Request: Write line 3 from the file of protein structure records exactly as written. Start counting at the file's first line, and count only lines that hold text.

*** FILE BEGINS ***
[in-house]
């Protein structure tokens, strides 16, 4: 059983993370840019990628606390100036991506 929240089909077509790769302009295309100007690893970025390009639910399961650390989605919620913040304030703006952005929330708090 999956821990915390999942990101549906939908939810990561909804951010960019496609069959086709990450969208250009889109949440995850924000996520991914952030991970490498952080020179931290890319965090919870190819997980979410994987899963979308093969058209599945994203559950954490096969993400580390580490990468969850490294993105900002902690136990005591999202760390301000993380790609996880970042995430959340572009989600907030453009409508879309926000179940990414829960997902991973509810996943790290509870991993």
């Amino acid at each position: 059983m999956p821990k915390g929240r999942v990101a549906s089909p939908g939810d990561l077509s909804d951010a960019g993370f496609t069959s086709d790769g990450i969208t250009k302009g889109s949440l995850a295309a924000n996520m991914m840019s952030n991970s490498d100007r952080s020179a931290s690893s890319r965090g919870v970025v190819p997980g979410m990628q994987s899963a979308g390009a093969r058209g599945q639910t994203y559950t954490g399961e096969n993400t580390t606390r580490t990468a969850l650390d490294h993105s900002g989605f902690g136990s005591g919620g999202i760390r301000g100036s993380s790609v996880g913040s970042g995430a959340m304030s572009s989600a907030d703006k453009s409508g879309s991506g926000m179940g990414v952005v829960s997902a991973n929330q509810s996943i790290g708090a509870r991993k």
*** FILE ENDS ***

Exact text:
């Amino acid at each position: 059983m999956p821990k915390g929240r999942v990101a549906s089909p939908g939810d990561l077509s909804d951010a960019g993370f496609t069959s086709d790769g990450i969208t250009k302009g889109s949440l995850a295309a924000n996520m991914m840019s952030n991970s490498d100007r952080s020179a931290s690893s890319r965090g919870v970025v190819p997980g979410m990628q994987s899963a979308g390009a093969r058209g599945q639910t994203y559950t954490g399961e096969n993400t580390t606390r580490t990468a969850l650390d490294h993105s900002g989605f902690g136990s005591g919620g999202i760390r301000g100036s993380s790609v996880g913040s970042g995430a959340m304030s572009s989600a907030d703006k453009s409508g879309s991506g926000m179940g990414v952005v829960s997902a991973n929330q509810s996943i790290g708090a509870r991993k």